Self rising flour does not require yeast. Dry yeast has an approximate shelf life of about 4 months after it’s opened (and if kept refrigerated – although your own results may vary), while the shelf life of the key ingredient in self rising flour is about 2 years and does not require refrigeration.
So lets make some biscuits…
(Re-posted for your interest)
The key ingredient to self rising flour is baking powder. Baking powder is a leavening agent that releases carbon dioxide when moistened. This produces air bubbles in baked goods which cause them to expand and become lighter while baking.
Baking powder contains three ingredients:
Sodium bicarbonate (Baking Soda)
Monocalcium phosphate (acid salt)
Cornstarch (filler and moisture absorbent)
Baking powder works by releasing tiny carbon dioxide gas bubbles into a batter or dough through a reaction between the baking soda (sodium bicarbonate) and acid/salt (monocalcium phosphate) when exposed to moisture, causing bubbles in the wet mixture to expand and thus leavening the mixture.
A beneficial aspect to utilizing baking powder to make a self rising flour is that it does not require refrigeration. It’s not a living organism like yeast. So long as you keep it dry, the unopened shelf life can be years (once opened it will lessen depending on environmental conditions).
To test your baking powder, add about 1/2 tsp to some hot water in a cup. If it foams and bubbles, it has enough zip left. If it just sits there, well, it’s no good…
Self Rising Flour Recipe
To make 1 cup of self rising flour, add 1 1/2 tsp baking powder and 1/4 (or 1/2) tsp salt. Stir/mix until well blended together. That’s it!
Self Rising Flour Biscuits Recipe
In the spirit of cross-training in the kitchen, I decided to try my hand at making something edible from my self rising flour. I actually surprised myself by successfully making a simple but tasty batch of biscuits.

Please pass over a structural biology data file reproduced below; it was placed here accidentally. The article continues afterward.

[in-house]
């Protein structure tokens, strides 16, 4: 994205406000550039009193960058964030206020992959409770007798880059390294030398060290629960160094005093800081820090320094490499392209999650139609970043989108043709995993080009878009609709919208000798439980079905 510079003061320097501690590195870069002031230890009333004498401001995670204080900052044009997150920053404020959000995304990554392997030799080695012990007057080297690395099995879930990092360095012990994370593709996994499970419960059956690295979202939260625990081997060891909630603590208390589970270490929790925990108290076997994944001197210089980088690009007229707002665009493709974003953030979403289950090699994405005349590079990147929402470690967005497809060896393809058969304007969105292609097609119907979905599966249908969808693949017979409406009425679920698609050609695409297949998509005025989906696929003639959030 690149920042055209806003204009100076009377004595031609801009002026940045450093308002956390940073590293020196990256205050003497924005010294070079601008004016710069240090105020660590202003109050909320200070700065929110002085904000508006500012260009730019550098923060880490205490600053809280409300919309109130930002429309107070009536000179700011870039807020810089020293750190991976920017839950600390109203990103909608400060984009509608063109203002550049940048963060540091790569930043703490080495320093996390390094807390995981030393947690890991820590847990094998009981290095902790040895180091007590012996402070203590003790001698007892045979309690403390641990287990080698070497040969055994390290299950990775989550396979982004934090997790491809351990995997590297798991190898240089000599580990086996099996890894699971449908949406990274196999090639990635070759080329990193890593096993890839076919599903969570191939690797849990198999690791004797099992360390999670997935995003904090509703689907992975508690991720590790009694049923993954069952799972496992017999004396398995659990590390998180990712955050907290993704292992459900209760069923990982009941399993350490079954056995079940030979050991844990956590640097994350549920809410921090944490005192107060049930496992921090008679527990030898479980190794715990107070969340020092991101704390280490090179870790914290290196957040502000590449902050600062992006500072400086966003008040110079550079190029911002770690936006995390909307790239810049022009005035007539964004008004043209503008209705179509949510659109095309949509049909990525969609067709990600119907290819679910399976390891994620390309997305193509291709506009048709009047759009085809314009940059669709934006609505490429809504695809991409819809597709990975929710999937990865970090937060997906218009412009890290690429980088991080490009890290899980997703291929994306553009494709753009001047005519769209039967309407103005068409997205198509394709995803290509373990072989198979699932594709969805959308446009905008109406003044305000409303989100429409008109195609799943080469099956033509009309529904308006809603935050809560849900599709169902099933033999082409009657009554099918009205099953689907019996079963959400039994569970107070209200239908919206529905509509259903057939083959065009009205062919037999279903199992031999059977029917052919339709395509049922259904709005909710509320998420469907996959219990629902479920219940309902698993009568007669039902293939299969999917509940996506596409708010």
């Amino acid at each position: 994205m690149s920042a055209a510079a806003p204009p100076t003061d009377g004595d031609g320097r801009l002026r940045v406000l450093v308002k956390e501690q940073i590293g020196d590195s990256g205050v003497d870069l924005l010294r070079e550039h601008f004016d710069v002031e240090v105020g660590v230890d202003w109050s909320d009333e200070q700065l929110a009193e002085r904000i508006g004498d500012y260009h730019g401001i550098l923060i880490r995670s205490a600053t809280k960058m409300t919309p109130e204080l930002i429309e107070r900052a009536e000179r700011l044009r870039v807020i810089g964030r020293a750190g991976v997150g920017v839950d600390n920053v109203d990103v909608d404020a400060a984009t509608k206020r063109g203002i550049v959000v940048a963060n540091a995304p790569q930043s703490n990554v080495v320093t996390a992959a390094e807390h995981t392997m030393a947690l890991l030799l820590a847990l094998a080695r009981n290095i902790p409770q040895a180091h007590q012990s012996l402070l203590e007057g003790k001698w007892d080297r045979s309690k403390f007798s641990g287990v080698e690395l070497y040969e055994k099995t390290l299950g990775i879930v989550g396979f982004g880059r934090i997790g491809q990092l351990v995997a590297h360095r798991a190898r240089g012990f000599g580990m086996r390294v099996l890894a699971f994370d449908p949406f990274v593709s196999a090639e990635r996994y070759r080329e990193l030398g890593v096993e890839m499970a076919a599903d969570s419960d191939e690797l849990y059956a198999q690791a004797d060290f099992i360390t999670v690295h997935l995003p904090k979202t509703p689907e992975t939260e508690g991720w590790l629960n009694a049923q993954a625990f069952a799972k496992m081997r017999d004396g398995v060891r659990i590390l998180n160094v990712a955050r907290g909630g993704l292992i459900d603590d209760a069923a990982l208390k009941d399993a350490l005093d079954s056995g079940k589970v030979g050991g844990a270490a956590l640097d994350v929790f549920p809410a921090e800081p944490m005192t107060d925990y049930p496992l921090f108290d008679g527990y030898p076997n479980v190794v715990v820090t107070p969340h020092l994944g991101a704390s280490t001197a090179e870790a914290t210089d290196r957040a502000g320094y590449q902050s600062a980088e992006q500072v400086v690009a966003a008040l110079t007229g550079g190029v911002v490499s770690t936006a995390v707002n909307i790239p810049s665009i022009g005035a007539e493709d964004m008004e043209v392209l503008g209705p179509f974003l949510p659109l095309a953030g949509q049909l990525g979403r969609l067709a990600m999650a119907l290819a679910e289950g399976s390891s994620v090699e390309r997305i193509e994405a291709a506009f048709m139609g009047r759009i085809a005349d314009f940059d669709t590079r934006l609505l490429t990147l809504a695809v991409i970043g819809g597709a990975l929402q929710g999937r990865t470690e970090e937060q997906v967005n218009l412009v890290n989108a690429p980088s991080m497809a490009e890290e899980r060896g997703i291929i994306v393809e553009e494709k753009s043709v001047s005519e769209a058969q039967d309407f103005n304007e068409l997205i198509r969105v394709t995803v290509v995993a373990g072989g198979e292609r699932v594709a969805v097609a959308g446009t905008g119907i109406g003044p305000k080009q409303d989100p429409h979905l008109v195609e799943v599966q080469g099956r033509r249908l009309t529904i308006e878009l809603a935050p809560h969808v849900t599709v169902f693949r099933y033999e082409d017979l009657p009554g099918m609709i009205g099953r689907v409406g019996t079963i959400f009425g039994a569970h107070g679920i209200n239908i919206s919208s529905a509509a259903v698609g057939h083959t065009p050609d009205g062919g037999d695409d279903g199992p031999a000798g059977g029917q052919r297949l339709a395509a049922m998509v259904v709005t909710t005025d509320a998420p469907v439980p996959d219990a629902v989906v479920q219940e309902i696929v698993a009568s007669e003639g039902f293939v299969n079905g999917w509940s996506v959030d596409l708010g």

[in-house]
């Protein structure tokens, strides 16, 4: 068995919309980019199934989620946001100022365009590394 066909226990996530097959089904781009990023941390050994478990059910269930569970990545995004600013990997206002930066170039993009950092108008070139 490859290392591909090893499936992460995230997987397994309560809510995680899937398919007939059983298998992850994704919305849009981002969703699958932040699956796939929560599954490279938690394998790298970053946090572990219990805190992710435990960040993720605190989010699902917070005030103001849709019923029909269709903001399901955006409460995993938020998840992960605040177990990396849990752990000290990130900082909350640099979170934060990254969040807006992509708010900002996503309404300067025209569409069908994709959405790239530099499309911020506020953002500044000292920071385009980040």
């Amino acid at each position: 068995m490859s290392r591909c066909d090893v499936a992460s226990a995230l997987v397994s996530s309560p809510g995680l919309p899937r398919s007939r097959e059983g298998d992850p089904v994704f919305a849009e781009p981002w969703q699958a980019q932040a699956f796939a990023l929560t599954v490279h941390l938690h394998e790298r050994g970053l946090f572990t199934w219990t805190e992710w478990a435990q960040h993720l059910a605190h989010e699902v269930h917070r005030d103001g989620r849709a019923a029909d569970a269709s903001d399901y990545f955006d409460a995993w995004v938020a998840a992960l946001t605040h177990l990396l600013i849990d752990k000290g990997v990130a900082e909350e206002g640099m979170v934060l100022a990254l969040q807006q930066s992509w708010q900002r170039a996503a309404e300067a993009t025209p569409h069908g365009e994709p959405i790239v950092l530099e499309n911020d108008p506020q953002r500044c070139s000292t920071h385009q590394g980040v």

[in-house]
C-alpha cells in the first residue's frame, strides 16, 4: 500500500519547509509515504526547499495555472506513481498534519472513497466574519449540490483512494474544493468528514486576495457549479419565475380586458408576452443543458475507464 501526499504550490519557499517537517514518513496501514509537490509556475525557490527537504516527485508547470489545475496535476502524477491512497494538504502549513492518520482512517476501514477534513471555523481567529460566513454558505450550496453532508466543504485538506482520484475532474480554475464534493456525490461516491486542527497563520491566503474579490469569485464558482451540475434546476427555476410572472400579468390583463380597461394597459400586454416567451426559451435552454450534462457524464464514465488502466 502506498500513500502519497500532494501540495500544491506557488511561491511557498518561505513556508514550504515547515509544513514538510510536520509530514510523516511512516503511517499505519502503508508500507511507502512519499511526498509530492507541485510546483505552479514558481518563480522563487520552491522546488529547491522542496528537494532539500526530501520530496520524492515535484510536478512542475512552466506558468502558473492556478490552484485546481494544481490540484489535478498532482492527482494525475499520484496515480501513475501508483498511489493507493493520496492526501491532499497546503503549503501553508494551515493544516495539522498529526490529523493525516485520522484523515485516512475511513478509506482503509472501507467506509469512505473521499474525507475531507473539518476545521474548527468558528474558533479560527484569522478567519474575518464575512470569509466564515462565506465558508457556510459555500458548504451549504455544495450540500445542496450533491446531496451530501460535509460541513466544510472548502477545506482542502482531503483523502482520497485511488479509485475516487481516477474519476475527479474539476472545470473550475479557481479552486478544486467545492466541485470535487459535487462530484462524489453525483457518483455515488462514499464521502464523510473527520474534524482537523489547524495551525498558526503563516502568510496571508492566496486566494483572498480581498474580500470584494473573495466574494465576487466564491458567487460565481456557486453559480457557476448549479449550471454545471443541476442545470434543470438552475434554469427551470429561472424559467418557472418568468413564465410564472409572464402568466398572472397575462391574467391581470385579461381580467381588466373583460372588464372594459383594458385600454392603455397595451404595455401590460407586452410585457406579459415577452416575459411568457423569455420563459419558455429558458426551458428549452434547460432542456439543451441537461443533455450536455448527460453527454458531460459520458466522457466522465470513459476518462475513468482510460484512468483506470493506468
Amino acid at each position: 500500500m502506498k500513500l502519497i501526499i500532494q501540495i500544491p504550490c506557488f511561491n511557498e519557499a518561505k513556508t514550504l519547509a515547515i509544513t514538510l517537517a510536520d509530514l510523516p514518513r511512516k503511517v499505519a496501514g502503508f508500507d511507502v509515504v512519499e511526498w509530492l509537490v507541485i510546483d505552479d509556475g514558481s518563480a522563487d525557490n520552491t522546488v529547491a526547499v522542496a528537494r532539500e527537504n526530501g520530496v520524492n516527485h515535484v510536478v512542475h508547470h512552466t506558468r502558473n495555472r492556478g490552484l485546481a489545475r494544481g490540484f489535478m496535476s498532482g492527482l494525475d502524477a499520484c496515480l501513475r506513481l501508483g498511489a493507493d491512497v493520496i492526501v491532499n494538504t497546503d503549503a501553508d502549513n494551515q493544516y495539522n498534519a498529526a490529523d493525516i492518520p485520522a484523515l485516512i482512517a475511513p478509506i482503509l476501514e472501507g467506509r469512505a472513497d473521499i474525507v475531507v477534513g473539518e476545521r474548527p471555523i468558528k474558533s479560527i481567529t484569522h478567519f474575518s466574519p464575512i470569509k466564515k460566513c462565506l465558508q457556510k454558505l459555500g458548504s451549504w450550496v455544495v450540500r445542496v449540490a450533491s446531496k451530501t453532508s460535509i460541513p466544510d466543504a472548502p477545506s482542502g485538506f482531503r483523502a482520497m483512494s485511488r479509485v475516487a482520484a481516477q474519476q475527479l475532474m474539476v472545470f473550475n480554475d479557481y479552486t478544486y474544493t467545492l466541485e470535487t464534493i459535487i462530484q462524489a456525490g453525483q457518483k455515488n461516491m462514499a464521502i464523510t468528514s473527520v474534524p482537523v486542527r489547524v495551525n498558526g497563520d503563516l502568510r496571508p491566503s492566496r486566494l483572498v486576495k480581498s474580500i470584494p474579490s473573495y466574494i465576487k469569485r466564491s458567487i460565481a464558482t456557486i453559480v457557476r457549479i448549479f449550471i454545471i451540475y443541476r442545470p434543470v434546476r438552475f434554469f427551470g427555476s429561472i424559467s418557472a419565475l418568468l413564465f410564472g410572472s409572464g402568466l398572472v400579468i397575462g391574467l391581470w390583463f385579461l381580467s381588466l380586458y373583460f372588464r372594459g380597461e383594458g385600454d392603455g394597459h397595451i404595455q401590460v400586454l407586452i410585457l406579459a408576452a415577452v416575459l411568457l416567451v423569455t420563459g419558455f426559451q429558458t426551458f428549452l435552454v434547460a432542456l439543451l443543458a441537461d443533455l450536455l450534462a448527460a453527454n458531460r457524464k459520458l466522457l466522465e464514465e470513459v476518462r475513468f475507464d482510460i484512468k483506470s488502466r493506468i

All the ingredients used required no refrigeration, making this a reasonable food source for post-SHTF. I only cheated by using the oven for baking. However you could substitute by cooking over a fire (dutch oven?), or using a solar oven, or even improvising by using a covered pan on low heat over a hot burner.
This makes 8 or 9 biscuits.
First mix all the dry ingredients well.
2 cups flour
3 tsp baking powder
1/2 tsp salt
1/8 cup sugar
4 tbsp powdered butter (or 1/4-cup real butter)
1 tbsp powdered egg (or 1 real egg)
Then add 1 cup water and mix well.
This will produce a sticky blend of dough. Unlike a yeast mixture, the self-rising-flour does not ‘rise’ prior to cooking. The rise will happen as it cooks. I spooned the mixture into foil baking cups (they will stick to the paper ones) and set them in cupcake trays. I suppose you could use and shape aluminum foil in a pinch, or you could even spread the batter mixture into a do-it-yourself foil ‘cake’.
Bake at 375-degrees for 25-30 minutes until golden.
It doesn’t rise like a traditional loaf of bread would, but it makes for a decent tasty biscuit…
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